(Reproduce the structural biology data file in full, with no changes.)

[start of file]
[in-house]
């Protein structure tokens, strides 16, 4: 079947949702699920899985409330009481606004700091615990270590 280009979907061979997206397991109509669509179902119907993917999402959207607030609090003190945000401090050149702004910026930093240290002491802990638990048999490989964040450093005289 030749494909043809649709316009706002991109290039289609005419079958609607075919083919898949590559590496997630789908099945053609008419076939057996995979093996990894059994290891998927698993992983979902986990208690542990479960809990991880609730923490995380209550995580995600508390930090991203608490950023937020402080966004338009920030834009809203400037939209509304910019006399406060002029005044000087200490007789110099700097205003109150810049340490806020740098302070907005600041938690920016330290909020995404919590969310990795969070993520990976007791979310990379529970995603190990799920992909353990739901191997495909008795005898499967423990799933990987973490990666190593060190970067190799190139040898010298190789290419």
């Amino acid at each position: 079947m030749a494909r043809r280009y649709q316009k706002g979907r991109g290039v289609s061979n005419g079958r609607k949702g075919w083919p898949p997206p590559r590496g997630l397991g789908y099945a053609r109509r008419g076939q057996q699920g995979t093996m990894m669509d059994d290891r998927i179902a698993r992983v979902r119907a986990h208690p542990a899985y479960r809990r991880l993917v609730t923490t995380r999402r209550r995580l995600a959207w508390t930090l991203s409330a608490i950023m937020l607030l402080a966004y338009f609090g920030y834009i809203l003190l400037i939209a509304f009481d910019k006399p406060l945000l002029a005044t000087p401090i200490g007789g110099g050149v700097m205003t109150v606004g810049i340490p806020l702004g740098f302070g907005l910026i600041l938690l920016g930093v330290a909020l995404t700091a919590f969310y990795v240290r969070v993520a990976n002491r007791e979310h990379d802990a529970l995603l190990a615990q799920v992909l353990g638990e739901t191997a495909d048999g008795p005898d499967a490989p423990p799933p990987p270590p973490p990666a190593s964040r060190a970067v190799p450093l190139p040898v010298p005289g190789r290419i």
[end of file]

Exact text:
[in-house]
């Protein structure tokens, strides 16, 4: 079947949702699920899985409330009481606004700091615990270590 280009979907061979997206397991109509669509179902119907993917999402959207607030609090003190945000401090050149702004910026930093240290002491802990638990048999490989964040450093005289 030749494909043809649709316009706002991109290039289609005419079958609607075919083919898949590559590496997630789908099945053609008419076939057996995979093996990894059994290891998927698993992983979902986990208690542990479960809990991880609730923490995380209550995580995600508390930090991203608490950023937020402080966004338009920030834009809203400037939209509304910019006399406060002029005044000087200490007789110099700097205003109150810049340490806020740098302070907005600041938690920016330290909020995404919590969310990795969070993520990976007791979310990379529970995603190990799920992909353990739901191997495909008795005898499967423990799933990987973490990666190593060190970067190799190139040898010298190789290419």
């Amino acid at each position: 079947m030749a494909r043809r280009y649709q316009k706002g979907r991109g290039v289609s061979n005419g079958r609607k949702g075919w083919p898949p997206p590559r590496g997630l397991g789908y099945a053609r109509r008419g076939q057996q699920g995979t093996m990894m669509d059994d290891r998927i179902a698993r992983v979902r119907a986990h208690p542990a899985y479960r809990r991880l993917v609730t923490t995380r999402r209550r995580l995600a959207w508390t930090l991203s409330a608490i950023m937020l607030l402080a966004y338009f609090g920030y834009i809203l003190l400037i939209a509304f009481d910019k006399p406060l945000l002029a005044t000087p401090i200490g007789g110099g050149v700097m205003t109150v606004g810049i340490p806020l702004g740098f302070g907005l910026i600041l938690l920016g930093v330290a909020l995404t700091a919590f969310y990795v240290r969070v993520a990976n002491r007791e979310h990379d802990a529970l995603l190990a615990q799920v992909l353990g638990e739901t191997a495909d048999g008795p005898d499967a490989p423990p799933p990987p270590p973490p990666a190593s964040r060190a970067v190799p450093l190139p040898v010298p005289g190789r290419i």